However, the pipeline of US offshore wind projects under development – 35,324MW at the end of 2020, according to the US Department of Energy – matches the cumulative installed global capacity. Recent events have affirmed what Energy Monitorreported earlier this year: the transition to the Biden administration will mark 2021 as a breakthrough year for the US wind industry.
In late March, the Biden administration set a goal to build 30,000MW of offshore wind capacity in the US by 2030 and complete reviews of construction and operations plans for at least 16 offshore wind projects by 2025. In early May, the Bureau of Ocean Energy Management, the federal offshore energy regulator, approved construction of Vineyard Wind I, an 800MW project located offshore the state of Massachusetts, and the US’s first commercial-scale wind farm. Later that month, the White House announced that the State of California and the US Defense and Interior departments had identified areas that could support an initial 4,600MW of offshore wind development.
Joe Biden’s enthusiastic support for offshore wind is a sea change for an industry frustrated by obstruction and delays from the Trump administration. The states kept the industry alive during these years. Led by New York, Massachusetts and New Jersey, US states now aim to procure nearly 40,000MW of offshore wind capacity by 2040. All along the US East Coast, they are jockeying to host industry hubs, investing in multi-million-dollar upgrades to ports that could serve as pre-assembly and staging areas, and hoping to lure manufacturers to erect factories for turbine blades, towers and other components.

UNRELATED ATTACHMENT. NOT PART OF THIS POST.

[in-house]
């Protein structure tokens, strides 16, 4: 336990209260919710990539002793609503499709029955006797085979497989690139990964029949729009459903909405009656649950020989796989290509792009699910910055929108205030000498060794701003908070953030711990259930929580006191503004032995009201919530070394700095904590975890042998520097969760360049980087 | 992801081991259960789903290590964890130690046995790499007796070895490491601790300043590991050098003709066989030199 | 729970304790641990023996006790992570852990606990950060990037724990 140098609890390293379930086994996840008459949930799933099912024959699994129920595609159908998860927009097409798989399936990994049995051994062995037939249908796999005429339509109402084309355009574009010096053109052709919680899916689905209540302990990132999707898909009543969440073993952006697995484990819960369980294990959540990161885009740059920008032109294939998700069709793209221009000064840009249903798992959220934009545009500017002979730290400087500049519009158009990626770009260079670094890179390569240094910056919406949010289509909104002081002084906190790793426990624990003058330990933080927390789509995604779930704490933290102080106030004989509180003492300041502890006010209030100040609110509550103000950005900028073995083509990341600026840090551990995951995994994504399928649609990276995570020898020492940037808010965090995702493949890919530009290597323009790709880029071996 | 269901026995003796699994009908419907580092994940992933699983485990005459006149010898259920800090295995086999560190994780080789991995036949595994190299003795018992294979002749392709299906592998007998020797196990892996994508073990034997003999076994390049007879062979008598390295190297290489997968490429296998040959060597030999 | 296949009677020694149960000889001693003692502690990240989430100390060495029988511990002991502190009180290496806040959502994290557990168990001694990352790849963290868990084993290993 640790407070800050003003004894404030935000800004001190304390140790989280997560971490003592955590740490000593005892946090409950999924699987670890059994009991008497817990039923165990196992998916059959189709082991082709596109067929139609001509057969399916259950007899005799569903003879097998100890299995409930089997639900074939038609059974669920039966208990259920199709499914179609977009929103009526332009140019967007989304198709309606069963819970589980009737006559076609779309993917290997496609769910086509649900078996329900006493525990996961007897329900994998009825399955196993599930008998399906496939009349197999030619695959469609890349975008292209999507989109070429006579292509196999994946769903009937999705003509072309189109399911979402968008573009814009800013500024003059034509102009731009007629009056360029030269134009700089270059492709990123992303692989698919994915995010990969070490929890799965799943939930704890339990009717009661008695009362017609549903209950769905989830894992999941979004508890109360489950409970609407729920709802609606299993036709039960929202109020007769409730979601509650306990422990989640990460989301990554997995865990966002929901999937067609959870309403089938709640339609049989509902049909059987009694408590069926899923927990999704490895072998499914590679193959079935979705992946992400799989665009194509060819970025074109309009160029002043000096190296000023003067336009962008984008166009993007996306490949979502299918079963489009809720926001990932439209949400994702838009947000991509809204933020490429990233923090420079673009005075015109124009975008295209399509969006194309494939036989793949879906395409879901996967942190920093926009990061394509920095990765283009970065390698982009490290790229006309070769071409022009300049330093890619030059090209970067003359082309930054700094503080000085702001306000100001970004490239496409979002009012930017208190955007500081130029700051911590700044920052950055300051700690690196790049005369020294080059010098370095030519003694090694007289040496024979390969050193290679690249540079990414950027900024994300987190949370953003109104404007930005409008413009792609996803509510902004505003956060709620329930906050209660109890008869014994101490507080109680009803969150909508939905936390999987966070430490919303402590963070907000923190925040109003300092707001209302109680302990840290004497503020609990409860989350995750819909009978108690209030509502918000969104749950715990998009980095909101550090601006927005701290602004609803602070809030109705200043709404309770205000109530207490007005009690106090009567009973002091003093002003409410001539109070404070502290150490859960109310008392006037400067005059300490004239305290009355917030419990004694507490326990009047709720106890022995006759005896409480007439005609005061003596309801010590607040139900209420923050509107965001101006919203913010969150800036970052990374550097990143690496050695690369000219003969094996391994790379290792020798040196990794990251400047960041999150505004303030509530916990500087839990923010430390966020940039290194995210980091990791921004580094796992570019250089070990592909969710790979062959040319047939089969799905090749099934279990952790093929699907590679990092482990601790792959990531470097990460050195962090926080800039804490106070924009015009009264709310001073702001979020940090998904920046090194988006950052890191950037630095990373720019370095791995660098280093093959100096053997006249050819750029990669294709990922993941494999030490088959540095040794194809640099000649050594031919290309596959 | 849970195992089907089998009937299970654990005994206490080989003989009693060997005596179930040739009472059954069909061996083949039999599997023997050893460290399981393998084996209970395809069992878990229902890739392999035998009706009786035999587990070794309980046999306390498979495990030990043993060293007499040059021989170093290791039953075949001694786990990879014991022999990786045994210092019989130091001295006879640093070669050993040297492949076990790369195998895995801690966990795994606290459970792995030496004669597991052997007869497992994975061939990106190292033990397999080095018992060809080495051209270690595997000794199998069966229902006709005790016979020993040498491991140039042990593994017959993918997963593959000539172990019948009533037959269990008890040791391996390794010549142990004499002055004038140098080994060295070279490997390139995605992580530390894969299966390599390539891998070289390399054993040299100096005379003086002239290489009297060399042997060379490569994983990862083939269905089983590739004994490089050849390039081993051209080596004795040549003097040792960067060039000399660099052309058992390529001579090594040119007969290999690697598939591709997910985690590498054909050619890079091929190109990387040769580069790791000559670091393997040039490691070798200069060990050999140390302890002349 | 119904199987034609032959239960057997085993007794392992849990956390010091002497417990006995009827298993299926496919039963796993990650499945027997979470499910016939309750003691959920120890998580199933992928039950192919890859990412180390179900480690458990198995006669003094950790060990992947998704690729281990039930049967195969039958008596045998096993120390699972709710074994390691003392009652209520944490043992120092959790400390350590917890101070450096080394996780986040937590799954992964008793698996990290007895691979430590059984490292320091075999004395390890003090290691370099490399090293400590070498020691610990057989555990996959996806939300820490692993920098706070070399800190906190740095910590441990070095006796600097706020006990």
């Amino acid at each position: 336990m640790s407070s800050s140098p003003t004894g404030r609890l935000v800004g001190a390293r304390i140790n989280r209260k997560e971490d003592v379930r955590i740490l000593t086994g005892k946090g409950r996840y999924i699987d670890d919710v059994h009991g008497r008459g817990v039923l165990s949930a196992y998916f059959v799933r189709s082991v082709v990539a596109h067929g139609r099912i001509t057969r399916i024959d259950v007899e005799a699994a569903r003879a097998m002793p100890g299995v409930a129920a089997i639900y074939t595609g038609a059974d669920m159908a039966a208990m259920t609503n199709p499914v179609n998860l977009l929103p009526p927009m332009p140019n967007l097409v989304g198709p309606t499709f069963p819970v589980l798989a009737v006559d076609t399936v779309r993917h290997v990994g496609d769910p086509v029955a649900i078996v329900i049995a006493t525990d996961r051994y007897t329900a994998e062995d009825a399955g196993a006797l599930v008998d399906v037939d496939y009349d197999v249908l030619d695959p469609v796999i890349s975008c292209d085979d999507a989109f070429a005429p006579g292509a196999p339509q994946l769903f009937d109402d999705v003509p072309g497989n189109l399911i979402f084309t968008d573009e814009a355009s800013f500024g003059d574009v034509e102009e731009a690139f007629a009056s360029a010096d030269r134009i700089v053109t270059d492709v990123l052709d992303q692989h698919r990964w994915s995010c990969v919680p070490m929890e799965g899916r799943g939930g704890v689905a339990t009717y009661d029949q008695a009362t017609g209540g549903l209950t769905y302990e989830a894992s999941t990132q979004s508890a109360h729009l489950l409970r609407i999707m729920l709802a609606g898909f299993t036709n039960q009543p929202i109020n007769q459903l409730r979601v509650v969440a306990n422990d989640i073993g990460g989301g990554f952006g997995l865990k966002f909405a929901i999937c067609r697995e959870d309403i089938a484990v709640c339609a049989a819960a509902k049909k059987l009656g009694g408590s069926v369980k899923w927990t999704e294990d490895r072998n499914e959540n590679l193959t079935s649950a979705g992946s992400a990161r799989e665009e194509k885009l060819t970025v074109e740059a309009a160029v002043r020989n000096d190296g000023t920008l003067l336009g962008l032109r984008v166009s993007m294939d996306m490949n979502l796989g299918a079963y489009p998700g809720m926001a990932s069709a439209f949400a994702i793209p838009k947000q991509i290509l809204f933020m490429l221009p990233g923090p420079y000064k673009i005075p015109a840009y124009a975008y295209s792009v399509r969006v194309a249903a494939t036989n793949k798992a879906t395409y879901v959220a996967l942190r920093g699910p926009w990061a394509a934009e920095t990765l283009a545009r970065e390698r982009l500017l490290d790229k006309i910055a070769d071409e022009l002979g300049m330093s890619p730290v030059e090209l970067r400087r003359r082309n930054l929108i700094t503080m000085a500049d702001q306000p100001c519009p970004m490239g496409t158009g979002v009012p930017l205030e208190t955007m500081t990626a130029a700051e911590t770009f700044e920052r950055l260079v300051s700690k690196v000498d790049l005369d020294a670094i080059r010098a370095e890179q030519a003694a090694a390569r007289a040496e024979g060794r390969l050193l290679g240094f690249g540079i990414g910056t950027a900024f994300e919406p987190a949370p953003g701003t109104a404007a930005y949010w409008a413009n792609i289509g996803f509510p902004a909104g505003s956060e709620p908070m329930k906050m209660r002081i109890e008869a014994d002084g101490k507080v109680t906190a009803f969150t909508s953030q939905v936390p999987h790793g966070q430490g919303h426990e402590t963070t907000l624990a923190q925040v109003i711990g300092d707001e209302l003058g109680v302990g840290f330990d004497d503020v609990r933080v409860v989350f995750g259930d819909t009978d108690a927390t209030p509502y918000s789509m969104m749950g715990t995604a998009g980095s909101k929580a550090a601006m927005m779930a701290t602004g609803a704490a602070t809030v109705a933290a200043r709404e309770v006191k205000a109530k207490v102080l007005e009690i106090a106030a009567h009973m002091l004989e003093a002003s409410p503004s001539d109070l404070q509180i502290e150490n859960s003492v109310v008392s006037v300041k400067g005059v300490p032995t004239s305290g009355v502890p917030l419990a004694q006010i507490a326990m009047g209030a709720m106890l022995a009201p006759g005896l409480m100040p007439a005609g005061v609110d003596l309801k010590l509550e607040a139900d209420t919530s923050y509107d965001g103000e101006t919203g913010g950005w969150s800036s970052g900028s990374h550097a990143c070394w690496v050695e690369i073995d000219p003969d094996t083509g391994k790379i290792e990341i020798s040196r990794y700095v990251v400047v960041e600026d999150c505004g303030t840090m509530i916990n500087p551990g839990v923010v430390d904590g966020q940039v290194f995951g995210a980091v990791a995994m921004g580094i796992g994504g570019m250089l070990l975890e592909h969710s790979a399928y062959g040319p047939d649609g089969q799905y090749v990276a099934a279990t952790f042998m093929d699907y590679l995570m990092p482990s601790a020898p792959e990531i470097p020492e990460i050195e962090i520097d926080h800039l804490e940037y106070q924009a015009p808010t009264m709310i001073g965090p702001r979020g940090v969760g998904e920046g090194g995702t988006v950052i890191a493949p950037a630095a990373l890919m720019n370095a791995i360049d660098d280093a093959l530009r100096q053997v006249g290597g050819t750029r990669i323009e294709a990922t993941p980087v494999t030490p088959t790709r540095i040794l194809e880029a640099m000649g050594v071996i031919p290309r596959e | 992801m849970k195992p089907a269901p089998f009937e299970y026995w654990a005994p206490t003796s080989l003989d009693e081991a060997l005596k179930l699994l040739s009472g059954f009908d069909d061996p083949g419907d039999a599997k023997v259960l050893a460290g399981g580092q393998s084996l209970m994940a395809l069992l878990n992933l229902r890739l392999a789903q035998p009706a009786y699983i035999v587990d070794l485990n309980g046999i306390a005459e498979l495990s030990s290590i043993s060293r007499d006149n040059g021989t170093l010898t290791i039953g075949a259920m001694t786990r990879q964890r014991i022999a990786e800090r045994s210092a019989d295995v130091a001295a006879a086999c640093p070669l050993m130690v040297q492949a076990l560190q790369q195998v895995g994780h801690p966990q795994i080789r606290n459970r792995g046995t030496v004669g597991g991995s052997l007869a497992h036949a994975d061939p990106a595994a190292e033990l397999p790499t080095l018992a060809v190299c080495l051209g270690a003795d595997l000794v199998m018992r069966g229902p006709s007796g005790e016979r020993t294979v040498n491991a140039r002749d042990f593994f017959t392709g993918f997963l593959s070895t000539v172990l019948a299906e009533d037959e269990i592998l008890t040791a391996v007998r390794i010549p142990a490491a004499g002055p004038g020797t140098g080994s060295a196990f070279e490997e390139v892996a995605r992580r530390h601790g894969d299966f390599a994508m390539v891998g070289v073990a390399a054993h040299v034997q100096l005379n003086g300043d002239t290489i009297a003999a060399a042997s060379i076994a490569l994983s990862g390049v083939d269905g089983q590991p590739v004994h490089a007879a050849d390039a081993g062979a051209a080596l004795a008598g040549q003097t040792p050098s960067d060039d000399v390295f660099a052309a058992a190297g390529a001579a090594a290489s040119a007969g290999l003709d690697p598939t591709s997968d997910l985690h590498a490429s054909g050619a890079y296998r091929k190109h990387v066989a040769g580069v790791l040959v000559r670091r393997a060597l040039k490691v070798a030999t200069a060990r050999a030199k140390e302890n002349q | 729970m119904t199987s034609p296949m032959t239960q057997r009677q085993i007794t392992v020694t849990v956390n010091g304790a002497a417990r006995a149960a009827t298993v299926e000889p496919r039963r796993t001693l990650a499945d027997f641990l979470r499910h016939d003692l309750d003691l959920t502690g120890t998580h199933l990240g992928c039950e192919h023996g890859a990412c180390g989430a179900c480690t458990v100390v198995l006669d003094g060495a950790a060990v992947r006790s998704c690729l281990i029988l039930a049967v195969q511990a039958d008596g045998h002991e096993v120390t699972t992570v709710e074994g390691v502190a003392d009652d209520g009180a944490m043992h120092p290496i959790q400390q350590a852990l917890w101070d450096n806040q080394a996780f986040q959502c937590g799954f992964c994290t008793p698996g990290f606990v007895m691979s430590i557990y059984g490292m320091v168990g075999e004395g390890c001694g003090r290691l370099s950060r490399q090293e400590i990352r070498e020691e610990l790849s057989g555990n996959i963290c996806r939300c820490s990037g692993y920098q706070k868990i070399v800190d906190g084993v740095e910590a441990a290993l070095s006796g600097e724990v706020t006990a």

State-level competition is understandable. Mayors and governors will always show up in person at ground-breakings or ribbon-cuttings for projects that provide jobs to their constituents, but the states participating in the SMART-POWER compact believe there is something to be gained by collaborating, too.
“As we say in my home on the eastern shore, 'a rising tide lifts all boats',” Northam said at the IPF conference. Work was under way, he continued, to implement the SMART-POWER agreement. Over the summer, officials from Maryland, North Carolina and Virginia “worked on ways to build a framework to grow and expand this initiative”. In the SMART-POWER MOU, the states had agreed to cooperate to provide regulatory certainty to companies, promote the Mid-Atlantic region as a wind energy hub, and coordinate communications with the federal government, among other measures.
“We interviewed tier one, tier two and tier three offshore wind manufacturers and suppliers to find out what you believe our three-state partnership could do that would help your business grow in Virginia,” said Northam in remarks directed at company officials in the audience. “We will look at ways to enhance our state permitting process and create cross-state workforce development initiatives. And we will strengthen our multi-state coordination to help companies work with the various state permitting agencies.”
“Developers really hope this will reduce costs,” John Hardin, from the North Carolina Board of Science, Technology & Innovation, said at the conference. “If states can work together to coordinate development schedules, the projects won’t be so lumpy, where you have a project, and then it dies down for a year or two.”